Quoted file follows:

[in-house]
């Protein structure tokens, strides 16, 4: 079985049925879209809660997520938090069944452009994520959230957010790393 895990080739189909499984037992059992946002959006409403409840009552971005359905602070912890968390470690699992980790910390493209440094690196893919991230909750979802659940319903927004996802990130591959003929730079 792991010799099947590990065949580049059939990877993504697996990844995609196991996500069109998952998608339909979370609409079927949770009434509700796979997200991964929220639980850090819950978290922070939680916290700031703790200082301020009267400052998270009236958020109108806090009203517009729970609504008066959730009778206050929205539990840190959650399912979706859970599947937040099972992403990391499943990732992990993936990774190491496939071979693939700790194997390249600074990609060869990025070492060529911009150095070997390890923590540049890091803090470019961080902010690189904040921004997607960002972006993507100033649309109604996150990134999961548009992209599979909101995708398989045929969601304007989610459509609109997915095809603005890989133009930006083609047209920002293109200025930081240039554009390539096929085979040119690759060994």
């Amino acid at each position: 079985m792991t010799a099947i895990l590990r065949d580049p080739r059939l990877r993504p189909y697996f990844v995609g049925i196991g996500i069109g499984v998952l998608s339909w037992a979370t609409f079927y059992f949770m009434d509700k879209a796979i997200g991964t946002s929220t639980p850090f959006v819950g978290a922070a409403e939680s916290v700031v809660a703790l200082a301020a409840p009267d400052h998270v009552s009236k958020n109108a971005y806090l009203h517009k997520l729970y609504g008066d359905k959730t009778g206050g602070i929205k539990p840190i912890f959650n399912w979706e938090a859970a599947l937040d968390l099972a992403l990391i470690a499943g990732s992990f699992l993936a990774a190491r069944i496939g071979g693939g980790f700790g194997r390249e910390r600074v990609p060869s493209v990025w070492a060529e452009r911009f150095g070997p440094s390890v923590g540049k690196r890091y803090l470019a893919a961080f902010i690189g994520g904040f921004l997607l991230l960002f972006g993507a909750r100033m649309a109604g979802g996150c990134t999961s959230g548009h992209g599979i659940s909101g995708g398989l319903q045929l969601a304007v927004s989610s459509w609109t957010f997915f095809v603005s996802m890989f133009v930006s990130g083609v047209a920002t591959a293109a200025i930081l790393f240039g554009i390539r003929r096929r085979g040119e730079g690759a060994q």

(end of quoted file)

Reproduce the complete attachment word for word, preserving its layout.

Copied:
[in-house]
């Protein structure tokens, strides 16, 4: 079985049925879209809660997520938090069944452009994520959230957010790393 895990080739189909499984037992059992946002959006409403409840009552971005359905602070912890968390470690699992980790910390493209440094690196893919991230909750979802659940319903927004996802990130591959003929730079 792991010799099947590990065949580049059939990877993504697996990844995609196991996500069109998952998608339909979370609409079927949770009434509700796979997200991964929220639980850090819950978290922070939680916290700031703790200082301020009267400052998270009236958020109108806090009203517009729970609504008066959730009778206050929205539990840190959650399912979706859970599947937040099972992403990391499943990732992990993936990774190491496939071979693939700790194997390249600074990609060869990025070492060529911009150095070997390890923590540049890091803090470019961080902010690189904040921004997607960002972006993507100033649309109604996150990134999961548009992209599979909101995708398989045929969601304007989610459509609109997915095809603005890989133009930006083609047209920002293109200025930081240039554009390539096929085979040119690759060994």
């Amino acid at each position: 079985m792991t010799a099947i895990l590990r065949d580049p080739r059939l990877r993504p189909y697996f990844v995609g049925i196991g996500i069109g499984v998952l998608s339909w037992a979370t609409f079927y059992f949770m009434d509700k879209a796979i997200g991964t946002s929220t639980p850090f959006v819950g978290a922070a409403e939680s916290v700031v809660a703790l200082a301020a409840p009267d400052h998270v009552s009236k958020n109108a971005y806090l009203h517009k997520l729970y609504g008066d359905k959730t009778g206050g602070i929205k539990p840190i912890f959650n399912w979706e938090a859970a599947l937040d968390l099972a992403l990391i470690a499943g990732s992990f699992l993936a990774a190491r069944i496939g071979g693939g980790f700790g194997r390249e910390r600074v990609p060869s493209v990025w070492a060529e452009r911009f150095g070997p440094s390890v923590g540049k690196r890091y803090l470019a893919a961080f902010i690189g994520g904040f921004l997607l991230l960002f972006g993507a909750r100033m649309a109604g979802g996150c990134t999961s959230g548009h992209g599979i659940s909101g995708g398989l319903q045929l969601a304007v927004s989610s459509w609109t957010f997915f095809v603005s996802m890989f133009v930006s990130g083609v047209a920002t591959a293109a200025i930081l790393f240039g554009i390539r003929r096929r085979g040119e730079g690759a060994q």